No-fault divorce arrives at last

Lisa O’Connor
After at least three decades of campaigning for it, and one false-start, on the 6th of April a new system of no-fault divorce will finally be introduced in England and Wales.

Since the early 1990s Resolution, the association of family lawyers, has been campaigning to replace the ‘blame game’ of the current (old) divorce system with a modern, no-fault, system of divorce.

In 1996 parliament actually passed an Act intended to introduce no-fault divorce, but the Act was so unworkable that it was eventually dropped.

Now at last no-fault divorce is being introduced, in what is the biggest change to divorce laws in this country for more than fifty years.

Doing away with blame

There is only one ground for divorce under the present (old) system, and this will not change under the new system: that the marriage has broken down irretrievably.

But under the old system it was necessary to prove to the court that the marriage had broken down irretrievably, before the court would grant the divorce.

This meant that, unless the parties had been separated for at least two years, the party seeking a divorce would have to blame the other party for the breakdown of the marriage, by showing that they had committed adultery, or that they had ‘behaved unreasonably’.

Needless to say, being blamed entirely for the breakdown of the marriage, and having such allegations made publicly against them, could cause considerable resentment from the other party. This could in turn make it more difficult for the parties to agree important matters, such as arrangements for children and finances.

All of this is to change. Under no-fault divorce it will no longer be necessary to prove that the marriage has broken down irretrievably. Allegations of adultery and unreasonable behaviour will be a thing of the past.

This, it is hoped, will do away with an unnecessary cause of possible animosity between the parties, thereby making it more likely that they will be able to agree arrangements for children and finances between themselves.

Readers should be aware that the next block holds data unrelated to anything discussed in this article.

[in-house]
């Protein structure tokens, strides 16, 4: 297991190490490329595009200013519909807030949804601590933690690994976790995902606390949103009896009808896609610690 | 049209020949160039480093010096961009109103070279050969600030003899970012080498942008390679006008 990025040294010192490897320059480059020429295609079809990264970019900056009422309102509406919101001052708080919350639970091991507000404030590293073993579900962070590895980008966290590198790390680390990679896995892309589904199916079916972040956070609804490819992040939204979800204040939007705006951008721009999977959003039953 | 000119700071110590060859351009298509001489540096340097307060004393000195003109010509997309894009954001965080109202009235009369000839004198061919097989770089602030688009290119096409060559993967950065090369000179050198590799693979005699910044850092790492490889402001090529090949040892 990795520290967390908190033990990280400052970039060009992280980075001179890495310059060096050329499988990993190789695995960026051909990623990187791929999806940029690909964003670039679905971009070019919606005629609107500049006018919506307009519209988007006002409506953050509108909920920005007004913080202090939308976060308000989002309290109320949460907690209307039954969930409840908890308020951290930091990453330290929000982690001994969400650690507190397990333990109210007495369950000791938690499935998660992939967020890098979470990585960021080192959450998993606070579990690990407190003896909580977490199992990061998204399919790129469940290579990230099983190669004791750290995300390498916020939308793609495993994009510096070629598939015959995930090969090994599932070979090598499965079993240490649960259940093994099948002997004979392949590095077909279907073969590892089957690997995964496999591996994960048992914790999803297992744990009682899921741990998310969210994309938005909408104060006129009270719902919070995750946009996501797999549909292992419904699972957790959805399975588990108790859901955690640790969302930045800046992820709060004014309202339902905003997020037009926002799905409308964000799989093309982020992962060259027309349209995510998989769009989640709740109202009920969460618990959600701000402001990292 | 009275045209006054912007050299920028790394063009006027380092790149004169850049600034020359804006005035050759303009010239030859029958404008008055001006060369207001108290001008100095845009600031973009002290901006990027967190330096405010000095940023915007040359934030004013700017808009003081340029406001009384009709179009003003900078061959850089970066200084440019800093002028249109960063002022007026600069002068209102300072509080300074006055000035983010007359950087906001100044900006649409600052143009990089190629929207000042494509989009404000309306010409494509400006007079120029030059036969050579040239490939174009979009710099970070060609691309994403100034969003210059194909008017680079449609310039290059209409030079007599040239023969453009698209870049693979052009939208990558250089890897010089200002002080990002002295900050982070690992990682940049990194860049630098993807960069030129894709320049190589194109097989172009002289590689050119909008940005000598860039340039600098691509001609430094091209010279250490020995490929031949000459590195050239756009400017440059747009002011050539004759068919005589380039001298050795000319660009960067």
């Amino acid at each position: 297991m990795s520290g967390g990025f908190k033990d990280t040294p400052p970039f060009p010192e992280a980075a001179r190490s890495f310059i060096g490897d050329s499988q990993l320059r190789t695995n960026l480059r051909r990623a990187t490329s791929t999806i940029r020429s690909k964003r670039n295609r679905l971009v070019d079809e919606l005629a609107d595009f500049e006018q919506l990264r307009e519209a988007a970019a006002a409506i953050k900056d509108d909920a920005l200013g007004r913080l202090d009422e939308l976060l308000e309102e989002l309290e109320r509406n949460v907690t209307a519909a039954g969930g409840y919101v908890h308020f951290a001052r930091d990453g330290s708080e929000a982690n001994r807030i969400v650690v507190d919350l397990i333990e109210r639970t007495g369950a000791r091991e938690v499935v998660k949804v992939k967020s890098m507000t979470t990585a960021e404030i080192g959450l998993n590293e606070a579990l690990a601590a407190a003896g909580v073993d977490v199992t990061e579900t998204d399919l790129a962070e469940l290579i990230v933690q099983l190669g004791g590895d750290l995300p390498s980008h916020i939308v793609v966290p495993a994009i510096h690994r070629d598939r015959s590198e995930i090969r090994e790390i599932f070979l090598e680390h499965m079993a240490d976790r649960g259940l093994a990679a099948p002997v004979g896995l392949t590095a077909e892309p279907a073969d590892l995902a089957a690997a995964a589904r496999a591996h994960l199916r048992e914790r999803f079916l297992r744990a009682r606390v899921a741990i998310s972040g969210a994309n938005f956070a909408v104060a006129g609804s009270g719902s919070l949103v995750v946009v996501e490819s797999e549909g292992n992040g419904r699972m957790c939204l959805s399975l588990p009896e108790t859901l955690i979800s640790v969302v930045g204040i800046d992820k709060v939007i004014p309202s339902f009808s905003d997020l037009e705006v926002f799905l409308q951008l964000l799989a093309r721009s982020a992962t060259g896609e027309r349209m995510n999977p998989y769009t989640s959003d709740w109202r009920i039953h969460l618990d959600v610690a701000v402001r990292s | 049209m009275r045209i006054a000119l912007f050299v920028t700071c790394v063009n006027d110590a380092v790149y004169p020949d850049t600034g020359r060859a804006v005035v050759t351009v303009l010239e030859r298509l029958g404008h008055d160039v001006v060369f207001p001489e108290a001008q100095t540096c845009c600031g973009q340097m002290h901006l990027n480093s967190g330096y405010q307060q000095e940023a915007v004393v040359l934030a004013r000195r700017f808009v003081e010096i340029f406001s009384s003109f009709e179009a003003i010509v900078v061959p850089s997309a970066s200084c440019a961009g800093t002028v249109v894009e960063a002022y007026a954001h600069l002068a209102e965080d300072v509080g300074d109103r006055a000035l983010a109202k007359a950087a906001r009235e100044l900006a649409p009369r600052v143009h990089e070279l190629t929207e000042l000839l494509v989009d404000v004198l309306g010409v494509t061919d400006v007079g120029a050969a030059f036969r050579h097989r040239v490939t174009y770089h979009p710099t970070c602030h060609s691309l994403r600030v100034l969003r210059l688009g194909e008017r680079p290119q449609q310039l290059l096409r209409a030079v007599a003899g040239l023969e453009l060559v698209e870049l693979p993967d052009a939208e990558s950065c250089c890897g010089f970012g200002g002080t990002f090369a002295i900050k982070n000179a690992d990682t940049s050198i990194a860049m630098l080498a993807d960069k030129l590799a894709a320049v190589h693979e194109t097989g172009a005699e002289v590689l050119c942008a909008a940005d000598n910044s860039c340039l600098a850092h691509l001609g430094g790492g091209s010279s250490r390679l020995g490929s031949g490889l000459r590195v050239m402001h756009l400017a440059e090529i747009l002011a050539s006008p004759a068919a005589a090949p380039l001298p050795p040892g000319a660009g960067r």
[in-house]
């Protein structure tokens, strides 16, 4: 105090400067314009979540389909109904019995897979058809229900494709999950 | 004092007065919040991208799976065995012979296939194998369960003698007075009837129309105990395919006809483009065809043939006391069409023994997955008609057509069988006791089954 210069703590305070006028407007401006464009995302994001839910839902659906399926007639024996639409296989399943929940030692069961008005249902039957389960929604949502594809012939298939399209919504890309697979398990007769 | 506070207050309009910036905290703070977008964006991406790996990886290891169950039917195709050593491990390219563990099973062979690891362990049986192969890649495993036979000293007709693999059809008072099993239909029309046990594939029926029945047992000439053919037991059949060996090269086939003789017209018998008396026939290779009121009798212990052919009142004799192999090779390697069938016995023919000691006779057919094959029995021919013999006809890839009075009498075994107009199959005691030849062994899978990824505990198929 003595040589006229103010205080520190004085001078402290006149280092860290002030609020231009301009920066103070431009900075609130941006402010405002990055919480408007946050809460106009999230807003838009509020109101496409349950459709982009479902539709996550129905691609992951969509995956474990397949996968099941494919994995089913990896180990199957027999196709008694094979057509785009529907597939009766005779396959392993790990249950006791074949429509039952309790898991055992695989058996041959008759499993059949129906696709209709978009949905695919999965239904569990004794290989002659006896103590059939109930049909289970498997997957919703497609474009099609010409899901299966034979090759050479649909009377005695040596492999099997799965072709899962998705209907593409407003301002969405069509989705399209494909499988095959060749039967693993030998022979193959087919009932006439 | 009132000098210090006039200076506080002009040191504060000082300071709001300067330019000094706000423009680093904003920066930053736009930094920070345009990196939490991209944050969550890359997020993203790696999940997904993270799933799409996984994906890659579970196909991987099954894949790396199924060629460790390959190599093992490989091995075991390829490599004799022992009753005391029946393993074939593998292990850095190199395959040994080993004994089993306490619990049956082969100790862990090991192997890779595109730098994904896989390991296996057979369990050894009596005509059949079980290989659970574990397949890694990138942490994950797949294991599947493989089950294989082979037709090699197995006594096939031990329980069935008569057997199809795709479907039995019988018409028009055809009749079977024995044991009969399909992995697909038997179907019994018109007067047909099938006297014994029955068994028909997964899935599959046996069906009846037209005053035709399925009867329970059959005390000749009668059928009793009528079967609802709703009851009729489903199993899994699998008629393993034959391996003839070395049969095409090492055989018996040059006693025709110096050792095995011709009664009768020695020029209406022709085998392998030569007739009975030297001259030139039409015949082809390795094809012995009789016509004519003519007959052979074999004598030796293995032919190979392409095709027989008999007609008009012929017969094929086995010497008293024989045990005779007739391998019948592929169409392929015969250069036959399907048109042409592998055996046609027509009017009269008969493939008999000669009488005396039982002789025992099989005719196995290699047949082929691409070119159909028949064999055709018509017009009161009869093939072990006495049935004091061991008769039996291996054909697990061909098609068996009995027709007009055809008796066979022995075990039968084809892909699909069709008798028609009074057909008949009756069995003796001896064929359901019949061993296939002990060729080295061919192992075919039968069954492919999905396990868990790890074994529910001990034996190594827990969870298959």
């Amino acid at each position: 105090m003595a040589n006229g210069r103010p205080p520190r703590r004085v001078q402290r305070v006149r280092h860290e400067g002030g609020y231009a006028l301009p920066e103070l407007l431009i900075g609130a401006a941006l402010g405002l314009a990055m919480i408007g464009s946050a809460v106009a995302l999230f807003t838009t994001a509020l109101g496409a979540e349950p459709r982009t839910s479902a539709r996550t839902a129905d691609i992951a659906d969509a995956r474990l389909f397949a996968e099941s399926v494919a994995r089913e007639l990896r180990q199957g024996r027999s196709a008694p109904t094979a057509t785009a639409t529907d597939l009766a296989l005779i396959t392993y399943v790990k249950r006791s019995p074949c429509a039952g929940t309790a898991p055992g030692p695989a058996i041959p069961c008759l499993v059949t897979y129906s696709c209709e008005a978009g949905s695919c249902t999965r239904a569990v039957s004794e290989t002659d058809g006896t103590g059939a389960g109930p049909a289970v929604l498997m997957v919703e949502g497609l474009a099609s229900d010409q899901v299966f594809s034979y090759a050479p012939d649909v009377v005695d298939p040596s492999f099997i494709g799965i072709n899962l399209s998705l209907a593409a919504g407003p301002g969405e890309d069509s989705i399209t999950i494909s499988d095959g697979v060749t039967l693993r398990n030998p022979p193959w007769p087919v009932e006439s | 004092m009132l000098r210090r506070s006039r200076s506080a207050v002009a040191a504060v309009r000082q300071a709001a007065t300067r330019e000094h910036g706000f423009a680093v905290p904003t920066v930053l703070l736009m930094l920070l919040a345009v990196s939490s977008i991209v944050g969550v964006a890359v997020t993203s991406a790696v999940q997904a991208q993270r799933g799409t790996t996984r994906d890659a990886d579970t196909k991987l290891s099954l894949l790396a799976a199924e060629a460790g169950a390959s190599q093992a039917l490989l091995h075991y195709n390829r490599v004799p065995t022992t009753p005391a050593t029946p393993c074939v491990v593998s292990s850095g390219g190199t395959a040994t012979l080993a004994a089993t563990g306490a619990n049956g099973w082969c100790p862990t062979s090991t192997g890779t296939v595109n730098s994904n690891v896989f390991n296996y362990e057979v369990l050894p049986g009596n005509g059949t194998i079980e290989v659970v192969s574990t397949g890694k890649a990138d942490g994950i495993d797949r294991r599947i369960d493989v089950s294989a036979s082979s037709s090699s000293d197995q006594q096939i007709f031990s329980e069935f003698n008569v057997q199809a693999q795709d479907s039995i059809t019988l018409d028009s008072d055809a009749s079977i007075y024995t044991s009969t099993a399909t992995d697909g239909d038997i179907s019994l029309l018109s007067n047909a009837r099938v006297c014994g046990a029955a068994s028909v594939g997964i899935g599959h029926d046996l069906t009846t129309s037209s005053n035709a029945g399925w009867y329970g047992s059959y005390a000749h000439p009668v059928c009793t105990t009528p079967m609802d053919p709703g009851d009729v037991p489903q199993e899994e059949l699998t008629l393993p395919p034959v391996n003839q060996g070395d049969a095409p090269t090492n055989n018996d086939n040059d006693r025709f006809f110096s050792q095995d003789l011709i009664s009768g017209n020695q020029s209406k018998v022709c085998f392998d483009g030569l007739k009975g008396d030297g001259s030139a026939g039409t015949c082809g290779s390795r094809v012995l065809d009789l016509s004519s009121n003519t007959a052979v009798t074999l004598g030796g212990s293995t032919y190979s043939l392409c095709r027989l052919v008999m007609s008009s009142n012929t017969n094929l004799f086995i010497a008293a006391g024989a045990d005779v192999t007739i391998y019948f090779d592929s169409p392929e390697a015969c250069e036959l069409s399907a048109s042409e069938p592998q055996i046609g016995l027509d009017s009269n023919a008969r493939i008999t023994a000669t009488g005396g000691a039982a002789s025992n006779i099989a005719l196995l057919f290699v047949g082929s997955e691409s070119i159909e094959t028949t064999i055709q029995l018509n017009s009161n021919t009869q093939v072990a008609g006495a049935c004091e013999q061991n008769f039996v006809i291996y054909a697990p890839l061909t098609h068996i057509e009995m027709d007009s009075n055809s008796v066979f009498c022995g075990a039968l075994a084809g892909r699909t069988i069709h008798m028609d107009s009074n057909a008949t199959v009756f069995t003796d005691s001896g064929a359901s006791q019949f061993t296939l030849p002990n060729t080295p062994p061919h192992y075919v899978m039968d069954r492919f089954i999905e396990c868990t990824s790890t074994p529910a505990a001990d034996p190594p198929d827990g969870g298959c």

That is not all. Under the new system it will no longer be possible to defend divorce proceedings. Defended divorce proceedings, although rare, could drag out the divorce and add enormously to the cost.

In some cases the defence would succeed, meaning that the court would refuse to grant the divorce, thereby condemning the parties to remain in an unhappy marriage, possibly until they had been separated for five years.

How will it work?

The new system will be quite simple, involving three steps.

The first step is that one or both of the parties start the proceedings by making an application to the court for a divorce order, dissolving the marriage.

The application must be accompanied by a statement by the applicant(s) to the effect that the marriage has broken down irretrievably. The court must take the statement to be conclusive evidence that the marriage has broken down irretrievably.

The second step comes after twenty weeks have elapsed since the start of the proceedings. This ‘period for reflection’ is intended to give the applicant(s) time to be sure that they do indeed want a divorce.

After the period has elapsed the applicant(s) may confirm to the court that they wish the application to continue. Upon receipt of such confirmation the court will make a conditional divorce order, the equivalent of the decree nisi under the old system.

The third and final step is that after six weeks have elapsed from the making of the conditional order the party or parties in whose favour the conditional order was made may give notice to the court that they wish the conditional order to be made final.

If it is satisfied that there is no reason not to do so, the court will then make the conditional order final, concluding the divorce.

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